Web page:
The Troika’s Policies Have Failed – Published on Spiegel Online International, by SPIEGEL Staff*, February 13, 2012. (Translated from the German by Ella Ornstein and Josh Ward).
… It was a clear message at the beginning of a week in which those seeking to save the euro once again lost fundamental control over their drama. Europe’s leaders had been hoping to finally present to their skeptical citizens a convincing and viable plan for rehabilitating Greece and fortifying the will to preserve the currency union in its current form at any price.
Instead, we are left with the outlines of a program that not even its designers believe in anymore. Finance ministries in Europe are growing increasingly skeptical about Greece’s ability to reform, despite the passage on Sunday evening of a vast new austerity package in Athens. Efforts to get private creditors to participate in debt relief for the country have likewise been slow to make progress. And there is growing doubt among politicians in Berlin about the current rescue strategy — as there is among the parties in Athens. Late last week, the populist LAOS party, the smallest of the three Greek parties in the current ruling coalition, announced it would no longer back the bailout deal and related austerity measures.
Europe is now paying the price for the inability of its leaders — together with the International Monetary Fund (IMF) and its managing director Christine Lagarde — have still not been able to agree on effective therapy for improving Greece’s economic health. They share the belief that, given the unforeseeable consequences, a Greek exit from the euro zone should be avoided at all costs. But it remains unclear how the highly indebted country can be nursed back to health within the currency union … //
… Mildest Possible Horror Scenario:
The costs of Greek bankruptcy, in other words, would be immense. Still, the calls to finally put an end to the Greek tragedy are growing ever louder. Head of the Ifo Institute Hans-Werner Sinn, for instance, believes the country’s bankruptcy would be the “mildest possible horror scenario” for all concerned.
But what happens if Greece then leaves the euro zone? In the interest of economic recovery, drawing a clear and final line under the entire euro adventure would be the logical next step. If the Greek government were to reintroduce the drachma, greatly devalued, it would make the country’s goods and services cheaper. The tourism industry, for example, would then have a considerable advantage over competitors such as Spain. “This is the most well-proven and feasible way to overcome crises such as the one in Greece,” American economist Kenneth Rogoff explained in a lecture at Berlin’s American Academy last week.
But though that move would help Greece, it would have unpredictable consequences for the rest of the euro zone. “No one can predict how contagious such a step would be,” says Oxford economist Clemens Fuest. EU politicians would be quick to assert that Greece is a special case, but whether EU citizens and international investors would believe those assurances is doubtful. They’ve seen promises broken too often in the course of the euro crisis.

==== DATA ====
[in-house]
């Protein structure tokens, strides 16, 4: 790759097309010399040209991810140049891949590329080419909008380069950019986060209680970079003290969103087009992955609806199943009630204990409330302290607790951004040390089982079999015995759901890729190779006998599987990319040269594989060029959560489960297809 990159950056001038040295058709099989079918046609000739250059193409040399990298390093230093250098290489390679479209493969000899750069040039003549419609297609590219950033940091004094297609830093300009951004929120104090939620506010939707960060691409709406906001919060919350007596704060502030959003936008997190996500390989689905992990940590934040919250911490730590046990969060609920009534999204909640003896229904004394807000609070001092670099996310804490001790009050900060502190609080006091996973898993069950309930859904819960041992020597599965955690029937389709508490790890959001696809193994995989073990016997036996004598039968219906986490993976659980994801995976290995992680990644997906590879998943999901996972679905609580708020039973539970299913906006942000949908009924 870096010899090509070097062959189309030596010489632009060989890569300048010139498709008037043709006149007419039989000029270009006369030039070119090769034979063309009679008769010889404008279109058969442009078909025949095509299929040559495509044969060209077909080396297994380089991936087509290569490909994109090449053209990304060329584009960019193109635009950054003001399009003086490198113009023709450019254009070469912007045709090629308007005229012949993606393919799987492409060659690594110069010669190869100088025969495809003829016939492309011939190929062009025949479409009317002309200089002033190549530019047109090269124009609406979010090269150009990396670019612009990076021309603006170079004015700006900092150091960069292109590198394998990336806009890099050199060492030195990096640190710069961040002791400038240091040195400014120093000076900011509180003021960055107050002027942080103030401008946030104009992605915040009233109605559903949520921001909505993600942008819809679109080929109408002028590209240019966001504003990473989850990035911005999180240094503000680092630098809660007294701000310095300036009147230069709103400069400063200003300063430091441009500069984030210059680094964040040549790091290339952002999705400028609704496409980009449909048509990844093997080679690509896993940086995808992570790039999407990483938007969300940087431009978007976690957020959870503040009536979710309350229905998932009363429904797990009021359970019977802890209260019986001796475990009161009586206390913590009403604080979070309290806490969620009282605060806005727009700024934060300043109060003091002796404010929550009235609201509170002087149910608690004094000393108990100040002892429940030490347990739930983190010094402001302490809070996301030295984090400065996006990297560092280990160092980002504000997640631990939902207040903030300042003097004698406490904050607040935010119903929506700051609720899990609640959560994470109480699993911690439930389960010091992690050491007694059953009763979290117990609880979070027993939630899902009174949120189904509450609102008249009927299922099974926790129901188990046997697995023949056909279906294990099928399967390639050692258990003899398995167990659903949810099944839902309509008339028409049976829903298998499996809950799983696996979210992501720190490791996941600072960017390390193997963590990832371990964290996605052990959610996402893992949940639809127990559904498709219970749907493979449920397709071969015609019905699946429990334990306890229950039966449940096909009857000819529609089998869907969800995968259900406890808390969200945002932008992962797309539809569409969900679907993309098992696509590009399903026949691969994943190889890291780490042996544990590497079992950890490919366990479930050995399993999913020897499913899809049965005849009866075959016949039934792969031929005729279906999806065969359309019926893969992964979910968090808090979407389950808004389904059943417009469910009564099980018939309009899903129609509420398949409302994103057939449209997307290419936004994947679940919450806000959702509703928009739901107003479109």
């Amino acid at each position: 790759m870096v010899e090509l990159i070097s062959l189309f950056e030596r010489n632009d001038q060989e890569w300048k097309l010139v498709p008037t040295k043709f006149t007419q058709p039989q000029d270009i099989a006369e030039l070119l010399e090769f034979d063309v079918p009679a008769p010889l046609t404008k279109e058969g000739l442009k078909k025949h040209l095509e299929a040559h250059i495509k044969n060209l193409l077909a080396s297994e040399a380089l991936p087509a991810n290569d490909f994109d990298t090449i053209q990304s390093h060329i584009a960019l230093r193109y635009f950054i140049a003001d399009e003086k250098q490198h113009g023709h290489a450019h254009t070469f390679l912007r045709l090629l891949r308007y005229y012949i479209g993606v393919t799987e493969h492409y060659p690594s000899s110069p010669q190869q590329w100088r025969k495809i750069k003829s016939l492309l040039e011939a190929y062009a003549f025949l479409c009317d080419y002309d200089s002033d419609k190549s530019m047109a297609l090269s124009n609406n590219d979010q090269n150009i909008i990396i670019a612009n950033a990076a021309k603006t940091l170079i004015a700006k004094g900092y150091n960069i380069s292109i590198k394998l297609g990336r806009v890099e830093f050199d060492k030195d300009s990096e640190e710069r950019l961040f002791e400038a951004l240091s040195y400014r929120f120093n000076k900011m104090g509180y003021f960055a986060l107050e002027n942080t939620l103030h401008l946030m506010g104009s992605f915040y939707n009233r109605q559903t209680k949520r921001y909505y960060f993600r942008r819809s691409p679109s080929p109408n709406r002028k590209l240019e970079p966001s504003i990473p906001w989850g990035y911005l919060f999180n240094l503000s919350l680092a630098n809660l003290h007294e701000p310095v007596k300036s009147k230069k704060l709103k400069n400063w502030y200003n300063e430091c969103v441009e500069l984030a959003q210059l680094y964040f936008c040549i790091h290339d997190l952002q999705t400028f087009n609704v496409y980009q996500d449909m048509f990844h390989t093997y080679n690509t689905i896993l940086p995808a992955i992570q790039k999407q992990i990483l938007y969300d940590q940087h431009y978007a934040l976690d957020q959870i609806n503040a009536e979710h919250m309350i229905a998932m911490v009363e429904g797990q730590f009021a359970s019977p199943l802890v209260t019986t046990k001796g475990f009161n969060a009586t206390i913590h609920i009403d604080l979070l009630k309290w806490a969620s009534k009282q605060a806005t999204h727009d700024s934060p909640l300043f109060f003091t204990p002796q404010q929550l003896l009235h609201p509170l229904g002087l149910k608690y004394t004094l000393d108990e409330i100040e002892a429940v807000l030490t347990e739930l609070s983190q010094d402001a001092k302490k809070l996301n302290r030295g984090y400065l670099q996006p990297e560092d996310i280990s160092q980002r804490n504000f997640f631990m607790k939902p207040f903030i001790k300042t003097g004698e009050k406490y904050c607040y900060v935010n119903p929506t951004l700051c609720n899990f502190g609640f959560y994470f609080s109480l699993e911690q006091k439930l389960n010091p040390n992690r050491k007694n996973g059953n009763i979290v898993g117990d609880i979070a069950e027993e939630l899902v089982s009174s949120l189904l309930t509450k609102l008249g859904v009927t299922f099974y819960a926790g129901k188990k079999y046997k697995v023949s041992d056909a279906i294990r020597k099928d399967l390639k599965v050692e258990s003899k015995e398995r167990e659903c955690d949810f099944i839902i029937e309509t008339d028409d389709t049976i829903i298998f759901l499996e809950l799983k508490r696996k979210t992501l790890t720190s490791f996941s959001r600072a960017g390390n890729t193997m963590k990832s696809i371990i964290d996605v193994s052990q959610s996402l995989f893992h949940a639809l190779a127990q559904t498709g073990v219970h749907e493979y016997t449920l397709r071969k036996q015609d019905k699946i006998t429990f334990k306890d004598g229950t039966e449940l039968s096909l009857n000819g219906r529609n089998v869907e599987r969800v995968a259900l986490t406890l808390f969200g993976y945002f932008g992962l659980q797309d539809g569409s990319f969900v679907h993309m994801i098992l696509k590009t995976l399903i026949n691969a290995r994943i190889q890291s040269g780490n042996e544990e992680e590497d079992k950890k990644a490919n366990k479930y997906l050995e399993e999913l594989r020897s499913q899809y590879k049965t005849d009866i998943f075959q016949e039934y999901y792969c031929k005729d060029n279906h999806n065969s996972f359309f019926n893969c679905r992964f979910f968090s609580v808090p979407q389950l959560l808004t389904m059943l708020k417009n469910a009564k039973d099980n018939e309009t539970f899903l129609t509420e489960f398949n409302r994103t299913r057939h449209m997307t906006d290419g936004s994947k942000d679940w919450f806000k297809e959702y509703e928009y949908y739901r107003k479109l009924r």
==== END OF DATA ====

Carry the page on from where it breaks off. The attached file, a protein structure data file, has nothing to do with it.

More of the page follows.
If concerns escalated that Greece would become just the first of many countries to leave the monetary union, it could trigger a dangerous chain reaction. Banks, insurance companies and funds would try to divest their government bonds from crisis-ridden countries as quickly as possible. Meanwhile, residents from Lisbon to Madrid to Rome might start raiding their bank accounts and moving the cash to northern Europe. The gradual capital flight seen in recent months would become a true bank run, which could in turn bring the monetary union to the point of explosion.
European leaders find themselves in a nearly irresolvable dilemma. If they go on as they have been, the country won’t emerge from the crisis. If they force Athens out of the euro zone, they endanger the entire monetary union. That leaves just one viable – but expensive – strategy: Allow Greece to go bankrupt, but within the euro zone. This would make it possible to reduce the country’s mountain of debt to a manageable level, providing the necessary leeway for a new start both economically and politically, through tough structural reforms and a growth strategy for industry and services.
This approach would provide the plan B politicians in both Brussels and Berlin have long been searching for. It’s not yet clear when they will gather the courage to take this inevitable step, but those involved are already contemplating how best to justify, both internally and externally, the departure from the current course of action. “If Greece fails,” Finance Minister Schäuble said during the CDU parliamentary group’s meeting on Friday, “it can’t be because of Germany.” (full long 3 pages text).
* Spiegel Staff: SVEN BÖLL, MARTIN HESSE, JULIA AMALIA HEYER, CHRISTOPH HICKMANN, PETER MÜLLER, RALF NEUKIRCH, CHRISTIAN REIERMANN, MICHAEL SAUGA and ANNE SEITH.
European Union Keeps Pressure on Athens, February 10, 2012;